On this day a year ago, we lost my grandmother on my dad’s side. She was a beautiful lady who just happened to be born on my daughter’s birthday 94 years earlier. She left this world at age 96.
Because we lived a good distance apart, I don’t have a vast amount of memories of her, but the ones I have I hold near and dear. I have blogged about her before here. As a testament to her greatness are her children. I truly have never seen children love their mother so much. I have heard others, and have been guilty myself, of complaining about our moms. I have seen children growing frustrated with their aging parents and speaking harshly at times. But not my grannie’s kids. They loved her, doted on her, spoiled her rotten up until her last days. We can only hope to be as lucky in love.
I remember when I heard about her passing. We had known it was near, but one can never quite prepare themselves for the grief that comes. To be very honest, I was surprised at myself for my emotion that followed, but it was an emotion that I had never felt before. I don’t even know if I have the words to convey it. But it wasn’t just loss. It wasn’t just sadness. It wasn’t an empty feeling. It was a realization instead. A deep realization, that if the world follows natural laws, all the people who came before you will leave before you. Of course logically I know this, but she was my last grandparent remaining. My father had already died, and I realized that now my mother only remains.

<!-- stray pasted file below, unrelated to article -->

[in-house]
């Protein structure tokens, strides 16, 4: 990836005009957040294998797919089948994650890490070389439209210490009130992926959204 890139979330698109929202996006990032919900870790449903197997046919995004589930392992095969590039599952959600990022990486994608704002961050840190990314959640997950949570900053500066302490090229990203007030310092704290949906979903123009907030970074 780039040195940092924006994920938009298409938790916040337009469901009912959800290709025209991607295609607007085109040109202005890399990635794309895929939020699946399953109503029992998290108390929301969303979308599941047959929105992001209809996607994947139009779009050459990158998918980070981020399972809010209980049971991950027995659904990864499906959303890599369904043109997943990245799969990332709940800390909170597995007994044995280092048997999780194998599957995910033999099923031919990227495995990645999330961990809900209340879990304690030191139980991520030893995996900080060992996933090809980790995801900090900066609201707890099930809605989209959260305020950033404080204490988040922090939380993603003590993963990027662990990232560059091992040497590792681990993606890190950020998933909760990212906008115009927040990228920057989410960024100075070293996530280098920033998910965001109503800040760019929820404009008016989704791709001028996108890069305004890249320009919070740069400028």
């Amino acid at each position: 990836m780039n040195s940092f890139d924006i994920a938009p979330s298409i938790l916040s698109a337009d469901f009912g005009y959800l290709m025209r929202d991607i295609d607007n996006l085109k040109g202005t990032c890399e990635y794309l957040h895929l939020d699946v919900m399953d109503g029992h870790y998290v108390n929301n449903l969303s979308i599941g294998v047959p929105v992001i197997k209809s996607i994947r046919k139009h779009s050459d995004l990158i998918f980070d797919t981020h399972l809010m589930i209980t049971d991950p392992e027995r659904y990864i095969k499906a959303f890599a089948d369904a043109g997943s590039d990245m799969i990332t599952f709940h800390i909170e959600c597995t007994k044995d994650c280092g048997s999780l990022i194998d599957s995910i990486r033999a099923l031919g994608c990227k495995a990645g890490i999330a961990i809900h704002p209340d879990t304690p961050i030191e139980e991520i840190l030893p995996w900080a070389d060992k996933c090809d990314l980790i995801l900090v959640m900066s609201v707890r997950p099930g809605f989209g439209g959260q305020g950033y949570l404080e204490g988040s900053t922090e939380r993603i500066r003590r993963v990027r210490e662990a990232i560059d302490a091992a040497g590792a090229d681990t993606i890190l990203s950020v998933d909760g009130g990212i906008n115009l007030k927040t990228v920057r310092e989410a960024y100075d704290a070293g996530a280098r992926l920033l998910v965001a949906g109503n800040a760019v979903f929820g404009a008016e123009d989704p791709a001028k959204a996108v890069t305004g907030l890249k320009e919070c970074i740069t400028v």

I experienced a deep understanding that I am one living person left of being an orphan. I know it sounds ridiculous. An adult orphan. But my last grandparent dying made me realize that my mom is all that’s left of the people who, because of them, I exist.
Maybe no one else knows this feeling or maybe I’m just terrible at explaining it, but it’s what I know.
But anyway, time marches on, there’s nothing we can do about lost time or lost loved ones but to keep on living and remembering them.
The only thing that stays the same is everything changes. We as believers however, have a hope because of our savior that one day we will meet again in our eternal home where there is no sadness and there are no tears. Until then, we carry on.
There are not many memories in my mental Rolodex that cause me to feel as warm and fuzzy as the memories of Sunday dinner (dinner meaning lunch here) at my mother’s mother, Grannie Silcott’s, house. The menu didn’t vary much. It mostly consisted of roast, potatoes, corn, and green beans. There was leeway at times with an additional hot roll or carrots or a salad, but there was always the top 4–roast, potatoes, corn, and green beans. Grannie S. would put the roast in the oven in the morning before she struggled into her stockings and applied a little rouge on her cheeks and off we’d hustle to Central Baptist Church for Sunday school and church.
You see I spent almost every weekend of my early childhood with my Grannie Silcott. She was widowed and now that I look back on it, I suspect she was lonesome. She was my safe place. She had a cozy home that was predictable and routine, not at all like my own. We would sit together on Saturday nights in her little TV room and watch Golden Girls followed by 227, and Cagney and Lacey. Then we’d head off to bed together. We would recite “another day, another dollar” even though neither of us had made a cent while she rubbed some awful smelling ointment on her knees for her arthritis. Then she’d lay down, pull up the covers, and roll away from me. I would ask her to snuggle me, but she wouldn’t. “You snuggle me,” she’d answer. So I’d wiggle myself up to her back and bury my nose until I grew used to the smell of that awful arthritis ointment and fall asleep.